CC: fevers, malaise, mild shortness of breath
ID: 40 yo female with no medical history presents for 1 week of fevers, malaise, and mild shortness of breath. She also notes a 1 year history of intermittent fevers, fatigue, chills, night sweats, weight loss, and LUQ abdominal fullness. On exam, she was noted to be febrile to 39.3 with diffuse lymphadenopathy and splenomegaly. She was found to be pancytopenic on presentation with WBC of 1.3, Hgb of 6.5, and Plt of 79. Further workup revealed a ferritin of 2,757, LDH of 617, and triglycerides of 251. Autoimmune labs were negative and a CT scan demonstrated splenomegaly with multiple enhancing lymph nodes throughout. A bone marrow biopsy demonstrated histiocytes comprising 50% of the bone marrow and the patient was diagnosed with hemophagocytic lymphohistiocytosis.
- To meet the criteria for HLH, the patient must have the right clinical picture and 5 of the following:
- fever > 38.5C
- cytopenias (at least bicytopenia with Hgb < 9, Plt < 100, or ANC < 10000)
- hypertriglyceridemia (fasting trigs > 265) and/or hyperfibrinogenemia (fibrinogen < 150)
- hemophagocytosis in bone marrow, spleen, lymph node, or liver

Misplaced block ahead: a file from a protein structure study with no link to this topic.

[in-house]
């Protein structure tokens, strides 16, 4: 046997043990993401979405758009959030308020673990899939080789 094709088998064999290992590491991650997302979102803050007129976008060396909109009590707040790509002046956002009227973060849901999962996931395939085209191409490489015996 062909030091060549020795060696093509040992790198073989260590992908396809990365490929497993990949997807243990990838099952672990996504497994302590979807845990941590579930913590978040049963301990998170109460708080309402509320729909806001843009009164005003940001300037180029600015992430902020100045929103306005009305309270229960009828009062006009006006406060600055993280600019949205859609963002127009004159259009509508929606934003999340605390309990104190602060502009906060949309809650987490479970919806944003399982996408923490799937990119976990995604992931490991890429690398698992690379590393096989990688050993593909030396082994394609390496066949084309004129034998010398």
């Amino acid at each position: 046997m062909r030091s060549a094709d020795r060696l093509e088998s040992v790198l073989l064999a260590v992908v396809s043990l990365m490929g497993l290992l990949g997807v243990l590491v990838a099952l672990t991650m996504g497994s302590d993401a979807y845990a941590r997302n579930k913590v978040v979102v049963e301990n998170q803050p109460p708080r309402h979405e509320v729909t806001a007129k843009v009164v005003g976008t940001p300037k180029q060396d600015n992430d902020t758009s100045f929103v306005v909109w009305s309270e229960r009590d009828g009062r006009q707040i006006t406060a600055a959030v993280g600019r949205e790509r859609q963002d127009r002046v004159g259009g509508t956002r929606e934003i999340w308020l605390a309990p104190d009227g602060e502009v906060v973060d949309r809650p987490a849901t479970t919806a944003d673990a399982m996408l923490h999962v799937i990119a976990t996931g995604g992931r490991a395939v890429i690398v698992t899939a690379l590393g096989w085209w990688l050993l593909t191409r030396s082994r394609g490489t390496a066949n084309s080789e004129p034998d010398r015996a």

- low or absent NK cell activity
- ferritin > 500 ng/ML
- elevated soluble CD25
Pearls from morning report:
- To examine for splenomegaly, start palpation in RLQ as the spleen enlarges towards that direction.
- The combination of pancytopenia and constitutional symptoms should lead to workup for infection (viral illness, miliary TB, fungal infections, endocarditis), HLH, hematologic malignancy, or autoimmune disease.
- When ferritin levels are significantly elevated (in the high hundreds to thousands), causes that should come to mind include: Still’s Disease, HLH, disseminated histoplasmosis, hemochromatosis, and liver failure.
- The workup of HLH is not complete after its diagnosis – you must evaluate for underlying precipitants/causes of HLH.
HLH was first described in 1939, but more fully understood in 1952 when two siblings in a family passed away from HLH (and another sibling 6 years later).
Want to read more?
Weinzierl KP, Arber DA. The Differential Diagnosis and Bone Marrow Evaluation of New-Onset Pancytopenia. Am J Clin Pathol. 2013;139:9-29.
Berliner N, Gansner JM, Schrier SL, Rosmarin AG. Approach to the adult with unexplained pancytopenia. In: UpToDate, Post TW (Ed), UpToDate, Waltham, MA. (Accessed on May 19, 2017)